“That strike was too low. Pick it up higher, or you’ll hit your own knee!” The blade of my fathers sword whizzed past my face. I jerked back and swung my sword towards his knee, jabbed it forward, and twisted it in my hands as I pulled it back to block his oncoming attacks.

“Better! Now do it again, this time faster.” My father yelled, drawing his sword.

Again, I repeated the movement faster. The leather-covered hilt slid perfectly between my fingers, and was just the right size for me to hold without causing a stiffness in my hand.

Whoosh. Fathers sword hit mine, knocking it out of my hands. In less that a second, the tip of the blade was at my throat. I looked right, and saw my sword sticking in a flagpole over by the weaponry tent.

Laughing, I drew a dagger from my belt and slammed it against the sword. With a loud, screeching noise, the dagger’s blade dug into the sword’s blade, and pushed it to the ground. It hit the ground and splashed mud up onto my boots, and as my father reached to pull it out, I whipped the dagger around to hold the blade and shoved the hilt into his chest, pushing him away. He stumbled back a few steps and I followed, kicking the sword behind me. It fell, and I stepped back onto the blade.

“Well,” He said, panting and wiping mud off his brow, “You’re getting better.”

I dropped the dagger and stomped over to the pole that my sword was impaled in, and pulled the shiny metal thing out of the wood.

“In other words, there is no hope and I will most likely be the first one killed in battle.” I mumbled just loud enough for him to hear. He picked his sword up from the ground and made his way over to the tent, where guards stood stationed.

“Are you finished for the day?” One asked. My father nodded and handed him the sword, which the man took into the tent. I handed mine to another guard, and he followed the other man into the tent.

“Any news on the princess?” I asked, rubbing my hands together.

“Only that she has woken up, and is doing better.” He replied. I smiled and nodded, letting my hands drop down to my sides.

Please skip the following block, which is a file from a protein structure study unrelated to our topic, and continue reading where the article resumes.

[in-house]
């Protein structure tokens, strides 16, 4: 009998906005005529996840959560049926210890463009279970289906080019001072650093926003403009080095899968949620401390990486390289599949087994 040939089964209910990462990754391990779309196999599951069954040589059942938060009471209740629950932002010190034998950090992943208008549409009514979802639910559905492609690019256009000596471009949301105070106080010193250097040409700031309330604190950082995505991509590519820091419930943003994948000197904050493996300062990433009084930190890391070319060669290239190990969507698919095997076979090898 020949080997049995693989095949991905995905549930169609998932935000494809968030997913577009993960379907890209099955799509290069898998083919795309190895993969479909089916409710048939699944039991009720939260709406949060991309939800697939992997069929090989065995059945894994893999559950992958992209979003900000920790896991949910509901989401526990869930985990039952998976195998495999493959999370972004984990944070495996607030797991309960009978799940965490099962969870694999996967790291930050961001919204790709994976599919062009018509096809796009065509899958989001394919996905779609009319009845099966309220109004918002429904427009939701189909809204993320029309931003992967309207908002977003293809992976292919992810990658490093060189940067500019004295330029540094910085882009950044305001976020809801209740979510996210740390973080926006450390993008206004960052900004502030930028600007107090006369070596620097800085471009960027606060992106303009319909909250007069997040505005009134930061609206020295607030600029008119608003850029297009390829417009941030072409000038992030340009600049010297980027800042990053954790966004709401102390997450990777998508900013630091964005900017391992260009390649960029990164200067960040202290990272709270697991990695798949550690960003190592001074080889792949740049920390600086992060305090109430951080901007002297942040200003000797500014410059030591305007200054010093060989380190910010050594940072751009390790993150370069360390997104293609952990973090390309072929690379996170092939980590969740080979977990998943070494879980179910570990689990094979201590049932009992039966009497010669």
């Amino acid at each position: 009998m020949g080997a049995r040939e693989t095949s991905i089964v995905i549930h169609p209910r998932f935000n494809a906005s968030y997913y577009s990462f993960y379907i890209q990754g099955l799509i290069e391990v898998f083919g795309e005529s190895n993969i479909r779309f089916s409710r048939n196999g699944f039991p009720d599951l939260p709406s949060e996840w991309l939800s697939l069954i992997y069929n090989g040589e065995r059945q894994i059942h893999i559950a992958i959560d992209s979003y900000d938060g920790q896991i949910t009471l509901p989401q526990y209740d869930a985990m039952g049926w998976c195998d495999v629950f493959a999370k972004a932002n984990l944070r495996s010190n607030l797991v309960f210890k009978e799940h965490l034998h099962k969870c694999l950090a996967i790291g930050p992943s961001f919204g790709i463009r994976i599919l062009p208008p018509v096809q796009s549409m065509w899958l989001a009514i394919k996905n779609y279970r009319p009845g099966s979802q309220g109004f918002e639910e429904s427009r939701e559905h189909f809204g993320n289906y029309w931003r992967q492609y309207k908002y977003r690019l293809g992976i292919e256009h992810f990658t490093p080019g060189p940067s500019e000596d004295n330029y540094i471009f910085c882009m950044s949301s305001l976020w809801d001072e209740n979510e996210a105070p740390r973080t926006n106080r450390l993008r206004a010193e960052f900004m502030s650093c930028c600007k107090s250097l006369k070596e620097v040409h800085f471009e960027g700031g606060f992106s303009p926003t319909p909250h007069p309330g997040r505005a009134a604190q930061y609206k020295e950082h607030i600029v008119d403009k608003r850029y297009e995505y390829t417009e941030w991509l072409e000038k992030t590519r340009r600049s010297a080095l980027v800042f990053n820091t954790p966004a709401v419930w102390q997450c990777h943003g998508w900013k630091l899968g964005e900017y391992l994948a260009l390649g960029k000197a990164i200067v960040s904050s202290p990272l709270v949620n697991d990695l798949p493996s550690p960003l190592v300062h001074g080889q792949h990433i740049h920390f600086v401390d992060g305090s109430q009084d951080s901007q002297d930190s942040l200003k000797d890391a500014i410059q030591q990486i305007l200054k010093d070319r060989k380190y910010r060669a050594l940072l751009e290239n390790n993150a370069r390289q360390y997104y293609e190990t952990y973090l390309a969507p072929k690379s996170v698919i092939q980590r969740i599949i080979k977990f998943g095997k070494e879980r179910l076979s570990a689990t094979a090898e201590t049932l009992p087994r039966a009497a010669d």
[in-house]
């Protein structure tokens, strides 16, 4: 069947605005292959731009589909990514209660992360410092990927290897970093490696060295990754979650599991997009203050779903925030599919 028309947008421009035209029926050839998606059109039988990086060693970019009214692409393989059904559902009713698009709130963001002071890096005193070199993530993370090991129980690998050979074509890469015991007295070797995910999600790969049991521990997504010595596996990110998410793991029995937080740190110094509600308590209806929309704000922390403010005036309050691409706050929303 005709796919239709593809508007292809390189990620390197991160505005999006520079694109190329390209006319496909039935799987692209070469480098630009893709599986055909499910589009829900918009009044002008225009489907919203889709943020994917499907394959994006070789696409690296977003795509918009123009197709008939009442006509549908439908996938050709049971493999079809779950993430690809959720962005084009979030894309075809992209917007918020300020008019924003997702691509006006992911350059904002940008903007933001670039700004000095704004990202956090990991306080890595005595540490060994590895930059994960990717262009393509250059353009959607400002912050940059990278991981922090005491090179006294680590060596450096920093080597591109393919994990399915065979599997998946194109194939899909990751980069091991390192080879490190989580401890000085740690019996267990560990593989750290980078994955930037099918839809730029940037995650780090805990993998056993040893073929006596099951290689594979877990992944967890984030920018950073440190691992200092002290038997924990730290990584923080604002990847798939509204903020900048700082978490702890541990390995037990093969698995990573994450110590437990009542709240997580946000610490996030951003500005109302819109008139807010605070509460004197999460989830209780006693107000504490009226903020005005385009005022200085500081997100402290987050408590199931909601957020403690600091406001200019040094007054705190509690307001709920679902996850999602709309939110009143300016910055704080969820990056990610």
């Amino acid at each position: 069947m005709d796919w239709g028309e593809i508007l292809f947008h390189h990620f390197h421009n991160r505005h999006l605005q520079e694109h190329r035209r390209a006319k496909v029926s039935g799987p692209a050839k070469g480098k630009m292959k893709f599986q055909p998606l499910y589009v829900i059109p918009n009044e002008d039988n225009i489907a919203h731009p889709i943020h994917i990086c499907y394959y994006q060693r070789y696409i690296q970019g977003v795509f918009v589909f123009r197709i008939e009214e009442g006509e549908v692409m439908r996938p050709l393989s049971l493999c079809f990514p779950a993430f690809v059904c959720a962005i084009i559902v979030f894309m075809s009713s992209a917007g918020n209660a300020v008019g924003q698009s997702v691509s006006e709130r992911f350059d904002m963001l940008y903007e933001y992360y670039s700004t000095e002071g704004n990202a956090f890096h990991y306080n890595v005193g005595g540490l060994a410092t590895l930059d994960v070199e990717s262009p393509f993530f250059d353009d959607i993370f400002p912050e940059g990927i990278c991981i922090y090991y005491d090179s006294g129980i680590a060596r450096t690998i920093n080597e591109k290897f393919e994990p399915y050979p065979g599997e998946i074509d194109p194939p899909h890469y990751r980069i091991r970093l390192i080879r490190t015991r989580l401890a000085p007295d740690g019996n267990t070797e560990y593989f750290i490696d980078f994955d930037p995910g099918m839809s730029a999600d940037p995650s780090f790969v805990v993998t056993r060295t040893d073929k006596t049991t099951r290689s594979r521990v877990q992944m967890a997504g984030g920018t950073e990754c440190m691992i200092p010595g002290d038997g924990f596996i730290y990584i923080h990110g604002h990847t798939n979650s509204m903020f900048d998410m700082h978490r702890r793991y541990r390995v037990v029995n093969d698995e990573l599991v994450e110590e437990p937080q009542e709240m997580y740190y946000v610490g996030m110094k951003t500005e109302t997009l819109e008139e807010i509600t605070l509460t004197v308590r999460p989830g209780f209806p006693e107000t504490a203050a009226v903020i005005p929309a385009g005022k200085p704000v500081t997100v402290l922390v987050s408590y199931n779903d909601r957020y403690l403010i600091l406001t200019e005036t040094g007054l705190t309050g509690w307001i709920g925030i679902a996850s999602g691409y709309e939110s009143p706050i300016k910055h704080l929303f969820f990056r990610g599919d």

“And what about her sister, Mai? Will she be able to ride with me this afternoon?” The wind blew through my hair. I noticed the leaves on the apple trees turning inside out, and the windows being shut, and the tents and huts for the servants being closed.

Raindrops began pelting my head. My father jogged up ahead of me, putting his arms over his head while he ran. I did the same, and soon caught up with him.

“Not in this weather!” He called. Chills ran up my spine as we entered the palace, drenched. In a matter of seconds the small amount of rain turned into a full-fledged storm. Outside, I could hear the clattering of bells and the whipping of the flags in the wind.

“King Abverlen!” A girlish voice called. Flying down the stairs, in a long yellow gown, came Mai. Her hair was pulled up in a knot behind her head, with few wisps hanging in front of her eyes. She brushed them away as she came and bowed before us. “I came to tell you that my sister, princess Keira, has awoken and will be well enough within a day to grant your wishes to meet with her by tomorrow afternoon.” Her words came in a rush, slurring every once in awhile. She smiled greatly, her eyes occasionally locking on mine. I fought the urge to walk away.

“Oh, well… That is wonderful news! Please, send my best wishes.” My father told her. She nodded.

“Of course. Is there anything I can have the servants do for you?” The princess started. “Or, perhaps, anything I could do for you?”

The question was directed at me. My jaw dropped, and my father chuckled.

“I think he’s fine, princess. Everything is just fine.” My father told her.

“Yes… Erm… Everything is great. Please, return to your sister and make sure she’s well!” I said. Mai’s smile faded a bit as she curtsied low, tucking in her head enough to make sure that we got a good look down her dress.

I looked away as she did so, and rolled my eyes as she ran off, the heels of her shoes clicking on the ground.

“This is going to take a while.” Besides me, father sighed and placed his hand on his forehead, laughing at my stupidity.

Join MovellasFind out what all the buzz is about. Join now to start sharing your creativity and passion
Loading ...